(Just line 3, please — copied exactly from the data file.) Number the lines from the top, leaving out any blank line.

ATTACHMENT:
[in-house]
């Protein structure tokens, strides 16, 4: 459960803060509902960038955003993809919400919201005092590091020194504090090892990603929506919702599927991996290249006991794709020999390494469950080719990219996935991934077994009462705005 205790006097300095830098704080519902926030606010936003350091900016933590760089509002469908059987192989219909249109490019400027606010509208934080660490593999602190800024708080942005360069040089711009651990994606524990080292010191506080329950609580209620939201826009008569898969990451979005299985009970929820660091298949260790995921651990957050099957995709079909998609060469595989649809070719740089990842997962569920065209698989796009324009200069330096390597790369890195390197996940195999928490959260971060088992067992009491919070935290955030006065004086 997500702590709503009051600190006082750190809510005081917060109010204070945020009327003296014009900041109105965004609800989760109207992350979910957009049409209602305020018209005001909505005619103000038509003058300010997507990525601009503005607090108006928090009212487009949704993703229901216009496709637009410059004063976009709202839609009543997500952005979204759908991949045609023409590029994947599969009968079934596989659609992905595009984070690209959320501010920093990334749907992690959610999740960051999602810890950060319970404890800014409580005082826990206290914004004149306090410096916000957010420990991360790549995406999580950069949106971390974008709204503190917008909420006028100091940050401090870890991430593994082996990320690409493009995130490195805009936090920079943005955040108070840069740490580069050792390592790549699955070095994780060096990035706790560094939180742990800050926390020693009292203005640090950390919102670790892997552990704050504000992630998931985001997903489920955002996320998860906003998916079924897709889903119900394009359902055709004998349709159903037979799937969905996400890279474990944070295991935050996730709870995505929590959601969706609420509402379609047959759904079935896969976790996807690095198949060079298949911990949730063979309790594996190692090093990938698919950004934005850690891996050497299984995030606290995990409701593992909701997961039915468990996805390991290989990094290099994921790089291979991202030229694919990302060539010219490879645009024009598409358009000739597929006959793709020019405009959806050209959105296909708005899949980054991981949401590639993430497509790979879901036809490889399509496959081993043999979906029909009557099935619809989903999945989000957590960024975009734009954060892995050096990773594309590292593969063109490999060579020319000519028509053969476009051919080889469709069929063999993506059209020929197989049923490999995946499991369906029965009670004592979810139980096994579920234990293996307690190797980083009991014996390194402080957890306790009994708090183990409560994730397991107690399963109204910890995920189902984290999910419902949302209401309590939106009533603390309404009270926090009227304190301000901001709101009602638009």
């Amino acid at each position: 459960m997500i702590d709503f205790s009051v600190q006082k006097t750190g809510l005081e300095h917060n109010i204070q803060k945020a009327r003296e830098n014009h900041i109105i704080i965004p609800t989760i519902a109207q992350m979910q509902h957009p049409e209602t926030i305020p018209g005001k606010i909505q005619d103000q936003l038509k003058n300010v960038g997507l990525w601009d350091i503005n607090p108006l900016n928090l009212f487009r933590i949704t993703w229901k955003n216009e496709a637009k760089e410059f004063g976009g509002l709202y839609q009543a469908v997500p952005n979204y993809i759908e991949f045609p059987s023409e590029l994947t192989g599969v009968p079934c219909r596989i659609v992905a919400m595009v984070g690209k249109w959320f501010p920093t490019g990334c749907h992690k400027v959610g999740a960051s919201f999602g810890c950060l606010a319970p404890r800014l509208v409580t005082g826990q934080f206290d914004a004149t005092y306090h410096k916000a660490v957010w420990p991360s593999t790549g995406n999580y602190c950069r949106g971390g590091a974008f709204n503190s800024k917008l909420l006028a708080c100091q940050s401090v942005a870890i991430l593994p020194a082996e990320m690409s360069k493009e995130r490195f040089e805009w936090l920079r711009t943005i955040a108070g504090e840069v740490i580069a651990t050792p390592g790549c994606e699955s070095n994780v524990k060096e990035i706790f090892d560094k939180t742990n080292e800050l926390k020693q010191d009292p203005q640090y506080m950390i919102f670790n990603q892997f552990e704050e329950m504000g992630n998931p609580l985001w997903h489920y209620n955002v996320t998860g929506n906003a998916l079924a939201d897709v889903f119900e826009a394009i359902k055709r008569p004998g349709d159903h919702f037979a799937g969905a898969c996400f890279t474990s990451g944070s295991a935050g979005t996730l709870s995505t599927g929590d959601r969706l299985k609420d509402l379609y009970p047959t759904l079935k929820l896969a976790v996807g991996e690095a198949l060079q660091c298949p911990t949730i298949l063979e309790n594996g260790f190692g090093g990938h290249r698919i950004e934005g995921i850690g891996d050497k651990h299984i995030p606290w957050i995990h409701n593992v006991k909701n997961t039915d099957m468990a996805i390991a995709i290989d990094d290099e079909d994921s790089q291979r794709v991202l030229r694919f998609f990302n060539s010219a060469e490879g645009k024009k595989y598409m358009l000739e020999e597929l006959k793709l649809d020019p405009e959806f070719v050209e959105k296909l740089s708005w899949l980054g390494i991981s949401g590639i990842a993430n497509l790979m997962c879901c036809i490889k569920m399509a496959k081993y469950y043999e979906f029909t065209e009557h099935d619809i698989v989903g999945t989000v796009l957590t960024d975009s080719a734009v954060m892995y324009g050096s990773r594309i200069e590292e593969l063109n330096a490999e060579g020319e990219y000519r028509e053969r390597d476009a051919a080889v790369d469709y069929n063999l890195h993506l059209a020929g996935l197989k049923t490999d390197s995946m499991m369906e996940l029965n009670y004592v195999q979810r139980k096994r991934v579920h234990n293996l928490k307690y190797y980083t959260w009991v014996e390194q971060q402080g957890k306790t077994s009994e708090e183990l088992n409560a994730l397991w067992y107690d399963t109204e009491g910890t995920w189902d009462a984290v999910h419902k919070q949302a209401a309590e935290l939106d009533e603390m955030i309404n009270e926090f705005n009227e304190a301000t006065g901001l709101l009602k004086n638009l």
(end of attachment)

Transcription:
């Amino acid at each position: 459960m997500i702590d709503f205790s009051v600190q006082k006097t750190g809510l005081e300095h917060n109010i204070q803060k945020a009327r003296e830098n014009h900041i109105i704080i965004p609800t989760i519902a109207q992350m979910q509902h957009p049409e209602t926030i305020p018209g005001k606010i909505q005619d103000q936003l038509k003058n300010v960038g997507l990525w601009d350091i503005n607090p108006l900016n928090l009212f487009r933590i949704t993703w229901k955003n216009e496709a637009k760089e410059f004063g976009g509002l709202y839609q009543a469908v997500p952005n979204y993809i759908e991949f045609p059987s023409e590029l994947t192989g599969v009968p079934c219909r596989i659609v992905a919400m595009v984070g690209k249109w959320f501010p920093t490019g990334c749907h992690k400027v959610g999740a960051s919201f999602g810890c950060l606010a319970p404890r800014l509208v409580t005082g826990q934080f206290d914004a004149t005092y306090h410096k916000a660490v957010w420990p991360s593999t790549g995406n999580y602190c950069r949106g971390g590091a974008f709204n503190s800024k917008l909420l006028a708080c100091q940050s401090v942005a870890i991430l593994p020194a082996e990320m690409s360069k493009e995130r490195f040089e805009w936090l920079r711009t943005i955040a108070g504090e840069v740490i580069a651990t050792p390592g790549c994606e699955s070095n994780v524990k060096e990035i706790f090892d560094k939180t742990n080292e800050l926390k020693q010191d009292p203005q640090y506080m950390i919102f670790n990603q892997f552990e704050e329950m504000g992630n998931p609580l985001w997903h489920y209620n955002v996320t998860g929506n906003a998916l079924a939201d897709v889903f119900e826009a394009i359902k055709r008569p004998g349709d159903h919702f037979a799937g969905a898969c996400f890279t474990s990451g944070s295991a935050g979005t996730l709870s995505t599927g929590d959601r969706l299985k609420d509402l379609y009970p047959t759904l079935k929820l896969a976790v996807g991996e690095a198949l060079q660091c298949p911990t949730i298949l063979e309790n594996g260790f190692g090093g990938h290249r698919i950004e934005g995921i850690g891996d050497k651990h299984i995030p606290w957050i995990h409701n593992v006991k909701n997961t039915d099957m468990a996805i390991a995709i290989d990094d290099e079909d994921s790089q291979r794709v991202l030229r694919f998609f990302n060539s010219a060469e490879g645009k024009k595989y598409m358009l000739e020999e597929l006959k793709l649809d020019p405009e959806f070719v050209e959105k296909l740089s708005w899949l980054g390494i991981s949401g590639i990842a993430n497509l790979m997962c879901c036809i490889k569920m399509a496959k081993y469950y043999e979906f029909t065209e009557h099935d619809i698989v989903g999945t989000v796009l957590t960024d975009s080719a734009v954060m892995y324009g050096s990773r594309i200069e590292e593969l063109n330096a490999e060579g020319e990219y000519r028509e053969r390597d476009a051919a080889v790369d469709y069929n063999l890195h993506l059209a020929g996935l197989k049923t490999d390197s995946m499991m369906e996940l029965n009670y004592v195999q979810r139980k096994r991934v579920h234990n293996l928490k307690y190797y980083t959260w009991v014996e390194q971060q402080g957890k306790t077994s009994e708090e183990l088992n409560a994730l397991w067992y107690d399963t109204e009491g910890t995920w189902d009462a984290v999910h419902k919070q949302a209401a309590e935290l939106d009533e603390m955030i309404n009270e926090f705005n009227e304190a301000t006065g901001l709101l009602k004086n638009l």